A man has been jailed for at least 22 years for attacking his disabled wife with a metal table leg and then decapitating her with a kitchen knife in an act described by a UK judge as “perfect barbarity”.
Naveed Ahmed, 41, said he “snapped like a twig” when he murdered Tahira Ahmed, 38, at the family home in Northolt, west London, on May 27 last year after losing his job as a Lidl supermarket manager.
After the “ferocious and brutal” killing, he fled the house but was picked up nearby by police who spotted he was sweating heavily and had blood stains on his coat.
The Old Bailey heard police had previously been called to the home in Merton Avenue when Mrs Ahmed had reported that he had been violent towards her but did not want to take any action.
The court heard that Ahmed was born in Pakistan and came to the UK shortly before the marriage in 1998 which was arranged by the couple’s mothers, who were cousins.
He later came to regret the marriage because his wife suffered from a rare degenerative condition Morquio’s syndrome.
Ahmed had initially denied murdering the mother-of-two, but just before a trial was due to start earlier this month he changed his plea to guilty.
Jailing him for life with a minimum term of 22 years, judge Christopher Moss QC said: “Your marriage is reported as being volatile with suggestions of violence.
“It seems you may have regretted your marriage at an early stage but it also appears your wife did her best to keep the family together.
“Psychiatric reports in your case make it plain you are a man of jealous disposition. On the 27th of May last year you attacked her in the most brutal and ferocious way.
“You appeared to use a table leg to beat her. You took a kitchen knife that was later found in the kitchen sink and attacked her with it.
“You used it to effectively decapitate her at a time she was either dead or dying.
“There can be no doubt in my judgment that you intended to kill her and you did so in the most brutal and ferocious manner.”
The judge told Ahmed that in the circumstances, the sentence guidelines would start at a prison term of 15 years but he added: “The perfect barbarity of the killing of a defenceless woman in her own home is such an aggravating factor of your case to substantially increase the starting point.”
Outlining the facts of the case, prosecutor Mark Heywood QC said Ahmed had come to Britain in 1997 shortly before his marriage.
He had known that Mrs Ahmed suffered from Morquio’s syndrome for many years and it severely affected her mobility despite surgery.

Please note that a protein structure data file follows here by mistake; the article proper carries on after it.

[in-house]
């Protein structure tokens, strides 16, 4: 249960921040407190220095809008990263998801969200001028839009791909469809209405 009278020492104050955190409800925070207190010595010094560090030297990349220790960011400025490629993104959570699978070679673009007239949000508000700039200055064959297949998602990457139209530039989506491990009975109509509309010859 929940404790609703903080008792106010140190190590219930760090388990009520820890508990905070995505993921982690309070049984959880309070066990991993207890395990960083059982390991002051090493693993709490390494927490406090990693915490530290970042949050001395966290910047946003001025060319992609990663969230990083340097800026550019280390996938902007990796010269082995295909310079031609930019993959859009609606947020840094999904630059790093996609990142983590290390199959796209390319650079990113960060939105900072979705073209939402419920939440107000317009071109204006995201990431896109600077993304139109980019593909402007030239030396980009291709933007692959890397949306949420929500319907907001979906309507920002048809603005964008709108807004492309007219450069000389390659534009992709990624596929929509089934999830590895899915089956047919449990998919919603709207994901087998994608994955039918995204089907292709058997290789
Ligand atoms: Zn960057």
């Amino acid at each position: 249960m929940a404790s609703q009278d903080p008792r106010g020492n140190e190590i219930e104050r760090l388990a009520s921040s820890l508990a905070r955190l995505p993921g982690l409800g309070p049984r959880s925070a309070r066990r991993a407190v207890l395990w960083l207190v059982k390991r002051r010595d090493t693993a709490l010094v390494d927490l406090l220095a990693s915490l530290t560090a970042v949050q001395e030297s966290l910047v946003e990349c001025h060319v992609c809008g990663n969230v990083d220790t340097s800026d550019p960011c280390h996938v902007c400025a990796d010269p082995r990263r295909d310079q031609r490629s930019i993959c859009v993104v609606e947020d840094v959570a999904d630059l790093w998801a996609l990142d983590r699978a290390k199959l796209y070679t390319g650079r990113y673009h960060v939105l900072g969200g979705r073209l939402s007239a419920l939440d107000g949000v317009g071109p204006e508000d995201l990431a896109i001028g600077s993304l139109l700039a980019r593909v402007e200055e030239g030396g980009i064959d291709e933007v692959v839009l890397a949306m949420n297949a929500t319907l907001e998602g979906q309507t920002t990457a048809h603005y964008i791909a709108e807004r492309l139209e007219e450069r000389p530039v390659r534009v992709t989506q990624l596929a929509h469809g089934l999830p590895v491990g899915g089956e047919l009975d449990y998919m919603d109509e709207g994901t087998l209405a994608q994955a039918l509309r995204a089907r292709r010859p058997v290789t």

Problems in the marriage began as early as 2000 and there were complaints of violence in the marriage towards his wife.
Ahmed admitted to doctors that he headbutted his wife on a number of occasions in 2009.
In 2012 police received a report of domestic violence on both sides but police took no further action and later delivered an Osman warning in March of that year.
In June 2012, Mrs Ahmed complained that her husband had struck her and threatened to “destroy your family” but again no further action was taken, the court heard.
The problems at home were compounded in 2013 when Ahmed was sacked from his supermarket job and launched a tribunal.
On the day of the killing, a neighbour called police after hearing Ahmed shouting and his wife trying to placate and calm him down before “hitting sounds”.
Ahmed had ripped a metal table leg off and used it to bludgeon his wife before repeatedly stab her with a kitchen knife and and then cutting off her head as she lay dying or dead in the living room.
A post mortem examination identified 70 “stabbing, cutting and blunt trauma” injuries to her body including defensive wounds to her hands and arms, Mr Heywood said.
Mrs Ahmed’s sister Zahra Hanif said in a family impact statement that the loss and manner of the death “shook the foundations of our lives” and had “reverberated in the community”.
She described her sister as a “gentle soul” who helped others and had the “strength to overcome her physical disability”.
Family members of Mrs Ahmed sat in court holding hands at the judge handed down the sentence.
In a statement after the hearing, they said: “On this day, there is no celebration, for we have forever lost a dearly loved daughter, sister, mother and friend.
“Tahira was the kindest, most patient and gentle individual, who lived for her children and family, she devoted her life to the welfare of her children and their best possible upbringing.
“Her life was cut short in the most brutal manner, by a barbaric man, with out-dated and backward ideals. He caused untold damage, which will forever haunt Tahira’s family and friends.
“He had no thought or consideration that he was depriving two young precious children from their mother and left all our lives and hearts in pieces.
“In light of this, not even life imprisonment could befit his heinous crime.
“We would like to collectively encourage any individual who has suffered domestic violence at any level to speak up, turn to the appropriate authorities for help and leave their abusers.
“You do not need to suffer in silence. Tahira, we miss you every second of every day.”